Tuesday 19 October 2010

On Joan Ross @ Gallery Barry Keldoulis

Oh, what to do? Since starting ArtKritique I've wrestled with what to do when I come across truly bad art, should one just ignore it like a one would a bratty and attention seeking child? After all the characteristics are often the same so surely the logic follows that, properly ignored, it ought to go away. But of course it never goes away, some perverse family circle encourages it ever more, teachers smile approvingly, its told that it's big and clever and its rewarded for its persistent repetition. And that's the problem. Bad art, dumb art with delusions of intellect, single-idea-no-talent art is nurtured by a whole promotional and curatorial eco-system that has a vested interest in the Emperor believing his suit is just dandy. That bugs me.

On a grey day off when I wandered upon the day-glo installation of Joan Ross's 'Enter At Your Own Risk' at Gallery Barry Keldoulis all of my buttons were pressed at once. Here was a work (works?) that delivered the full checklist of dumb art cliches: the mistaking of clumsy oxymorons for complexity, the equation of ugliness with aesthetic challenge and the complete misapprehension that such institutionally nourished work represents any kind of threat.

The best way to describe the installation, housed in a white warehouse space, is as a recreation of the contents of a particular type of Australia home, perhaps lower middle class, perhaps still anchored in the Fifties. Every element, and there are a lot of elements, has been rendered in a high visibility day-glo yellow. The decorations are heavy on the heavy handed Australian Colonial iconography, native fora, shocks of animal pelt and doctored period landscapes. It's as though we're looking at Colonial Australia through the nostalgic lens of Nineteen Fifties (or perhaps, Sixties or Seventies) Australia and the post-modern day-glo aesthetic of the Eighties. The rather confused message seems to be something like 'something that was kitsch is now even more kitsch', it's hard to say really but you do sense that there is something portentous afoot, there always is when colonialism is invoked. The problem here is that the artist appears to mistake a series of truisms, 'the representation of early colonial Australia was ideologically determined' or 'Fifties Australia is all a bit embarrassing to us now' and mistakes them for profundity. If these were more insightful they wold create some kind of tension, but there's a palpable absence of that kind of dialectic. Which probably explains why everything is painted bright yellow. Or not.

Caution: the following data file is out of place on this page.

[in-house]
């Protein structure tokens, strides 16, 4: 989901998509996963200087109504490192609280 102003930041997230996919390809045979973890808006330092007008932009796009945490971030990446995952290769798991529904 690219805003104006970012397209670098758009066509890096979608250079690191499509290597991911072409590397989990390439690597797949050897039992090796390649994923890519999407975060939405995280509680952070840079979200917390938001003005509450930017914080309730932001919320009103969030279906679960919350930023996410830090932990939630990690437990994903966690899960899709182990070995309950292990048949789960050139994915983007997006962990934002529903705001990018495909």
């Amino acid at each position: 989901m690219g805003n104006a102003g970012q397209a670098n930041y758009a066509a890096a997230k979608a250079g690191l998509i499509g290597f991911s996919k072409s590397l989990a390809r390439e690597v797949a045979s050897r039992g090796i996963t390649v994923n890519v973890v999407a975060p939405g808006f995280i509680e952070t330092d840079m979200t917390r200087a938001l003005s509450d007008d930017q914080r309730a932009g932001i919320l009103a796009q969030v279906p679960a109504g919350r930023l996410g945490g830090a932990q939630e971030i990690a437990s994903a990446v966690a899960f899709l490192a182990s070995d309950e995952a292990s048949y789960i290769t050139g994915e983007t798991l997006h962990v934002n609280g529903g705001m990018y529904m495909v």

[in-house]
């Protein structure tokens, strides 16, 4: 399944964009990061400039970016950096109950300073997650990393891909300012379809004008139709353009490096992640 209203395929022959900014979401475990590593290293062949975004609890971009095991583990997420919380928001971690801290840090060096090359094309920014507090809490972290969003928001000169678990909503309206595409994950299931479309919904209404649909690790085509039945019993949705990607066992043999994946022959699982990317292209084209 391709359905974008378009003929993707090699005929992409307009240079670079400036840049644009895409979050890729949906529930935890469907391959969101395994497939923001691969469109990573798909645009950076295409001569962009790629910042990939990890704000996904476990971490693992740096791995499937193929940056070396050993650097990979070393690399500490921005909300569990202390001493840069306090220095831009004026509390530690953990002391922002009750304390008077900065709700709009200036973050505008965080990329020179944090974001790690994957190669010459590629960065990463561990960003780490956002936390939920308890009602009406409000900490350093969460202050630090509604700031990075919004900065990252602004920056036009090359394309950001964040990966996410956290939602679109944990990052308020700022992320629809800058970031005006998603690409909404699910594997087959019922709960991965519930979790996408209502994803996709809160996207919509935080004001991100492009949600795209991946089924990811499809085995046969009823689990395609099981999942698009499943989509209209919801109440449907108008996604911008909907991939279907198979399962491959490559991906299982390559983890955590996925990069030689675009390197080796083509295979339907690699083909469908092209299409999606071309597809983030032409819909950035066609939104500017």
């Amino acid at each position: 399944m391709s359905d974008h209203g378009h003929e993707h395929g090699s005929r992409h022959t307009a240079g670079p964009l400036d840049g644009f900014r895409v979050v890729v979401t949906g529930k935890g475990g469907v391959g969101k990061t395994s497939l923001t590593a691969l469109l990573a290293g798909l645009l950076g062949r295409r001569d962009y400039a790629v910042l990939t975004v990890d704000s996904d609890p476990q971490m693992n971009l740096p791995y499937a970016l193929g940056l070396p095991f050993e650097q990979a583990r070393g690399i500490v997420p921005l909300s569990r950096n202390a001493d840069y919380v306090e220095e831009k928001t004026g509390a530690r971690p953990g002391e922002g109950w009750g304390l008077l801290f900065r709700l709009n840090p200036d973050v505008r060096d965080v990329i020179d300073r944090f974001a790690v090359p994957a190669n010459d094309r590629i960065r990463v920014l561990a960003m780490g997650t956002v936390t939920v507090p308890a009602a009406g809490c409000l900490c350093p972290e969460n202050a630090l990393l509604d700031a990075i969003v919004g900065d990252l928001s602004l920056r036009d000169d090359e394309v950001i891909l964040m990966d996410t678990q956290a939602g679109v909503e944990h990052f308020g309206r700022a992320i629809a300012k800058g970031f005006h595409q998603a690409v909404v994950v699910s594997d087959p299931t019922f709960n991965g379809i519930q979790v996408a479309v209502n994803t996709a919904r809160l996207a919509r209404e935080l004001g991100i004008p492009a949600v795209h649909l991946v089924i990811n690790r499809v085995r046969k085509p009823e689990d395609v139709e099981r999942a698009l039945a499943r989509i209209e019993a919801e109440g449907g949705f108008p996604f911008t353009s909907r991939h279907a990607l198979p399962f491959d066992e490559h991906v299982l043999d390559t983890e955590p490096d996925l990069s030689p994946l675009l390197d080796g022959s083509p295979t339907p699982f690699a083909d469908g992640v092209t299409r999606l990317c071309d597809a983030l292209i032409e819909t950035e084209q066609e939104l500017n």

This highlights a problem with much conceptual art. Shock value or novelty (here recreating a room and making all its components day-glo yellow) is the dominant currency for a certain kind of contemporary artist and it's really easy to see how works like this begin with the question "What would be really different?" Novelty in itself is not offensive, however for conceptual art to work it first demands some kind of intellectual rigour or complexity. Simply picking up some familiar old art theory assumptions, which have the aura of rigour because they once originated in academia is not the same. It's stupid and lazy and all a bit pointless. But there you have it. A lot of art, art like this, is stuck in a self-serving vortex of novelty and self-congratulation that's been polished up with hints of old cultural studies debates. Perhaps we can just ignore it and it will go away. Otherwise we can just take the piss out of it, not part with our money and hope that it will go home and have a long hard think about just how silly it's been.

1 comment:

  1. An awesome and pinpoint-accurate assessment of what is wrong with contemporary art in this country- and doesn't shy away from putting the blame squarely where it belongs. A great many curators should be whacked across the snout with a hard copy of this post!